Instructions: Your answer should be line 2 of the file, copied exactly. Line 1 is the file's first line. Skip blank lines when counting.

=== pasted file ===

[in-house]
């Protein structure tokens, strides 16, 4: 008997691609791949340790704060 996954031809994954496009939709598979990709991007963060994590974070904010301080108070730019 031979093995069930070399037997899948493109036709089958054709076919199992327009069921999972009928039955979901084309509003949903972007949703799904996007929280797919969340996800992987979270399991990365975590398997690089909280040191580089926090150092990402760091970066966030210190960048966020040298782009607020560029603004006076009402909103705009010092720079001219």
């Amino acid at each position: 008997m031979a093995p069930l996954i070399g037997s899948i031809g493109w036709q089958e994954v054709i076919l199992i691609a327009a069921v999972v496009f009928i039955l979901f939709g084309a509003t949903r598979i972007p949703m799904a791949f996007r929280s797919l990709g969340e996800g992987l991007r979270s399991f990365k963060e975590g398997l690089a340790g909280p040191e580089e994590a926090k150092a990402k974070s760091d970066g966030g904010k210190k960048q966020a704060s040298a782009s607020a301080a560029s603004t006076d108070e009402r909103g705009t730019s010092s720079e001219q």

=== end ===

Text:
């Protein structure tokens, strides 16, 4: 008997691609791949340790704060 996954031809994954496009939709598979990709991007963060994590974070904010301080108070730019 031979093995069930070399037997899948493109036709089958054709076919199992327009069921999972009928039955979901084309509003949903972007949703799904996007929280797919969340996800992987979270399991990365975590398997690089909280040191580089926090150092990402760091970066966030210190960048966020040298782009607020560029603004006076009402909103705009010092720079001219």